From the lecture theatre to the council chamber: How one Sheffield student balances university with political duties
Students are known for spending their spare time sat in the pub andÂ if not enjoying a drink or two,Â they'll probably be in bed recovering from the previous night's antics.
But not for University of Sheffield student Sophie Wilson - you'll probably find her in the council chamber.
Sophie will graduate from her English Literature course in the summer but is already busy working as a councillor, representing the people of Beighton.
The 22-year-old began taking her interest in politics further when she started her course at the University of Sheffield in 2015.
Fast-forward two-and-half years and she is now a councillor herself, hopefully with a graduation ceremony to come in the summer.
Sitting on the sofa of her student house in Crookesmoor, Sophie said: "I've always been interested in politics through school and then when I went to university I grew up and realised there was all these problems in the world and I wanted to do something about them.
"In 2015, one of my flat-mates was a Labour party member and we helped Oliver Coppard who was the candidate for Sheffield Hallam. I was living in Endcliffe Village at the time, we had an election party and when we lost the election it was such a shock.
"I joined the party a few days later because I was so confident we were going to win and I wanted to make a difference."
Sophie, who will sit another exam this week, grew up on Tithe Barn Lane, Woodhouse, at home with dad Richard, mum Karen and younger sister Katie, 19.
The former Aston Comprehensive School pupil said she was a Jeremy Corbyn supporter and backed him during his leadership campaign in September 2015.
"I got really involved at a time when politics and the Labour party were changing so it was a good time to get involved. There was a massive surge in membership and I went to some great events," she said.
Sophie was elected as the disabilities officer for Sheffield Labour Students in 2016 before going on to become the group's new campaigns officer last year.
Sophie was busy studying for her second-year exams when former Labour councillor Helen Mirfin-Boukouris stood down on Thursday, October 12, 2017, to focus on her PhD.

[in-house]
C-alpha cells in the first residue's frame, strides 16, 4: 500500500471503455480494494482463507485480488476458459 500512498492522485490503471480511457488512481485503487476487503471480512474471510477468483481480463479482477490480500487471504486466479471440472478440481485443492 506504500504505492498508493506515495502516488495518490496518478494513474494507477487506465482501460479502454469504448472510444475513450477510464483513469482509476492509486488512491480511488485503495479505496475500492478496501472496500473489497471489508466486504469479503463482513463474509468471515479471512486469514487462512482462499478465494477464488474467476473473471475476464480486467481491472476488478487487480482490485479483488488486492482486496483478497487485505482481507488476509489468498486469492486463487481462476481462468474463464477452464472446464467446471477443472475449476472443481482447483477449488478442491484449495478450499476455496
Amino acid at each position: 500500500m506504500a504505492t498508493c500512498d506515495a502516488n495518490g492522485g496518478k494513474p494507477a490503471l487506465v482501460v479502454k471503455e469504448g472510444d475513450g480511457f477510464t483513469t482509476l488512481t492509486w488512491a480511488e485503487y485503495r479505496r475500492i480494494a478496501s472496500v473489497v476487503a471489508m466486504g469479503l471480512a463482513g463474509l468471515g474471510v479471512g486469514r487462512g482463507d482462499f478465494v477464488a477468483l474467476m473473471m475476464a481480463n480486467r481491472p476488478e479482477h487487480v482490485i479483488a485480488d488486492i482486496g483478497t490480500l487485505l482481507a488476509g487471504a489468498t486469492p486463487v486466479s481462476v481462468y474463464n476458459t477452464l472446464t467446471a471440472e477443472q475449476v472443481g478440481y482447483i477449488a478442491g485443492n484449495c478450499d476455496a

She explained: "I was selected on September 11 and then it was just a one-month campaign. It was really quick - I said I was interested, I was shortlisted and then selected by a vote.
"I was originally due to stand in May because I would have finished uni by then but I spoke to my family, had all the paperwork ready and decided to go for it.
"I was really worried because the Lib Dems had taken Mosborough last year."
But the doubt soon turned to elation when Sophie took the seat, polling 1,640 votes. The Liberal Democrat’s Bob McCann was her nearest challenge with 899 votes.
It's not just the case work of representing people in Beighton in the chamber that keeps Sophie busy.
She is also a member of the South Yorkshire Archaeology and Archive Committee and the council's children, young people and family support scrutiny and policy development committee.
"I am so busy," she joked. "I really am but I just take it one thing at a time. I don't really get stressed.
"Uni have been really understanding and they sort of understand that sometimes I am going to miss a lecture because I'm in a meeting."
While Sophie certainly has a busy diary, she says she still has time for the odd drink with friends.
She joked: "What I have got to do is not get too drunk and perfect the art of going out with a hangover.
"In all seriousness I can just go out and have one or two drinks and I'm fine."
She has also found the time to become something of an internet sensation with her bizarre Twitter feed Things on My Councillor (@TingsonSophie), which is exactly what you'd expect - pictures of Sophie balancing random objects on her head.
"It was my sister's idea. She's crazy and she set it up at Christmas," Sophie joked.
Ambitious Sophie said she was still unsure what the future would hold for her but encouraged fellow students and others of similar age to get involved in politics.
"I just went to see what opportunities come my way," she said. "I think it's hard to say: 'I want to be this or that' because you never know what's going to happen.
"I was about 18 or 19 when I first got involved and I think people are nervous and doubt themselves at first because they are so young and that's genuinely what I thought at first.
"But to anyone thinking about getting involved in politics, I would just say: 'Go for it.'"